Over 2,500 applications for birth certificates and early life records made under Ireland's new adoption legislation

Over 2,500 applications for birth certificates and early life records made under Ireland's new adoption legislation

THE Adoption Authority of Ireland (AAI) has received 2,570 applications for birth certificates and early life information under new legislation which grants them access to their records for the first time.

Today the AAI published its annual report, which details the introduction of the historic Birth Information and Tracing Act 2022.

The new legislation allows people adopted in Ireland to access their birth records and early life documents which were previously withheld from them.

The report also shows that 1,944 people registered their details on the AAI’s Contact Preference Register (CPR) between 2021 and 2022; which compares to 540 who registered their details in the previous 12 months.

Established in 2005, the CPR was set up to allow people involved in the adoption process in Ireland to confirm their wishes about having contact with birth family members.

The AAI’s staff almost doubled last year, from 29 to 52 employees, which the report confirms was “largely temporarily to process birth information applications” following the introduction of the new adoption laws.

The new Birth Information and Tracing Act 2022 gives adopted people in Ireland the right to access their birth records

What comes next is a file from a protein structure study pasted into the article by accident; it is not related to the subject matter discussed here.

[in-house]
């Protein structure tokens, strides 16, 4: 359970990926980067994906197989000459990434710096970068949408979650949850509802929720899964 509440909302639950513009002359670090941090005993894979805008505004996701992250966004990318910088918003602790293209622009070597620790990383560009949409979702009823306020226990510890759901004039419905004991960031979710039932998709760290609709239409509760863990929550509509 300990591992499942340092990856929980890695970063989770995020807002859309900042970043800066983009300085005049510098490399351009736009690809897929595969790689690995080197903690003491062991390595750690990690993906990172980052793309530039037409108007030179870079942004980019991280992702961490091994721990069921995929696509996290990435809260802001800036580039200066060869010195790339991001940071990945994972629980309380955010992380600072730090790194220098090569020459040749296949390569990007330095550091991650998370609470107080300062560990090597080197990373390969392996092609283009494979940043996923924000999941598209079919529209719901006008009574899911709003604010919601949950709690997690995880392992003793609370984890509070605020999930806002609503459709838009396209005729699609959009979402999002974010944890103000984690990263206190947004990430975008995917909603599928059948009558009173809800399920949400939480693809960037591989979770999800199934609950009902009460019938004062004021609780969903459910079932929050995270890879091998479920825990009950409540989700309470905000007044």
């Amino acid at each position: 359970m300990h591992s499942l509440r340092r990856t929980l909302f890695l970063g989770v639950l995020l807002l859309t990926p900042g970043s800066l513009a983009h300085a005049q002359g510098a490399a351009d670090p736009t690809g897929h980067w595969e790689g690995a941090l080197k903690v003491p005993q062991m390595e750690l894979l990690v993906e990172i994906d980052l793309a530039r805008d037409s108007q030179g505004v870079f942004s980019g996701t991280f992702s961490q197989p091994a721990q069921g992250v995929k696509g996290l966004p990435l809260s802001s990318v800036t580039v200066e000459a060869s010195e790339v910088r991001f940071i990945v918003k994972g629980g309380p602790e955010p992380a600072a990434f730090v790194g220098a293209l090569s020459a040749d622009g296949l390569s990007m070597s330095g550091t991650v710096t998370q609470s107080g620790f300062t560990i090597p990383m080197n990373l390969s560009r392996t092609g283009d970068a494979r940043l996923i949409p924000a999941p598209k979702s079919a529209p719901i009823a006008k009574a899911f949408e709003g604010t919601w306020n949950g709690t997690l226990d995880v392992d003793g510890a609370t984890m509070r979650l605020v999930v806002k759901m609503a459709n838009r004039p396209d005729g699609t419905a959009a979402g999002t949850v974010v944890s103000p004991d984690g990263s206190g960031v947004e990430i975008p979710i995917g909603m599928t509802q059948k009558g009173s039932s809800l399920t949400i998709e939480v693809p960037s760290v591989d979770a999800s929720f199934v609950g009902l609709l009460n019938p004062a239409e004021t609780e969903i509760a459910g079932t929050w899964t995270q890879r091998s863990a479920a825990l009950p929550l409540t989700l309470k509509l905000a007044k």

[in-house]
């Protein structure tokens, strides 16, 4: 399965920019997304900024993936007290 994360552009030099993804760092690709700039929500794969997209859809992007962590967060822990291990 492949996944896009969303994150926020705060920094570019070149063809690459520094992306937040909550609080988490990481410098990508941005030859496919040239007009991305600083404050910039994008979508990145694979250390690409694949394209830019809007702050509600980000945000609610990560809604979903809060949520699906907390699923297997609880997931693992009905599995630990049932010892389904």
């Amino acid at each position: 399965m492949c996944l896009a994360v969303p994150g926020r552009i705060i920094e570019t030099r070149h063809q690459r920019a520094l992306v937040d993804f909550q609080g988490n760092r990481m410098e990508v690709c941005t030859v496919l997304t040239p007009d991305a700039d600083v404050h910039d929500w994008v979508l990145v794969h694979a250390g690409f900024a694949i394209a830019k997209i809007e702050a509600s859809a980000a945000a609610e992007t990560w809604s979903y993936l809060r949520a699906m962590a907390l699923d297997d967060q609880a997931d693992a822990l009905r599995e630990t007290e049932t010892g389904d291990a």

Orlaith Traynor, Chairperson of the AAI board, said today: “The new legislation represented a seismic change in our adoption landscape and was enthusiastically greeted by the board.

“For many years, people adopted here in Ireland were denied access to their birth certificates, birth early life and care information and medical information.

“The new legislation confirmed the right of adopted people to be provided with information as to their identity and origins, where available.”

She added: “It also placed the CPR, which has been in existence for a number of years, on a statutory footing.

“The board welcomed the significant numbers of applications received, which was greater than anticipated.”

Ms Traynor went on to confirm that the organisation would continue its mission to “ensure the highest possible standards of adoption related services throughout the life-long adoption process with the best interests of children as the first and paramount objective”.

Welcoming today’s report, Ireland’s Minister for Children, Equality, Disability, Integration and Youth, Roderic O’Gorman said: “I am very happy to receive the annual report of the Adoption Authority of Ireland for 2022.

“I would especially like to highlight the continuing work of the Authority on the implementation of the Birth Information and Tracing Act."

He added: “I recall the very successful Public Information Campaign and the launch of the contact preference register which supported the opening of information and tracing services under the Act in October last year.

“My Department looks forward to continuing to work with and support the Authority in delivering their mission and strategic plan in the year ahead.”

While publishing the report, the AAI confirmed that it had now caught up in processing the backlog of information release applications that had occurred since the new legislation came into effect.

AAI’s interim CEO, Colm O’leary said: “The Board and staff of the Authority understand that applicants may have been waiting on this information for many years.

“I am glad that the Authority will shortly be responding to information requests within the statutory timeframes.

“We are very mindful of how important this information is to adoptees, those boarded-out or nursed-out and those who were the subject of incorrect birth registrations.

“I regret that the initial surge in applications delayed the release of information to many and appreciate the understanding shown by those who have requested information.”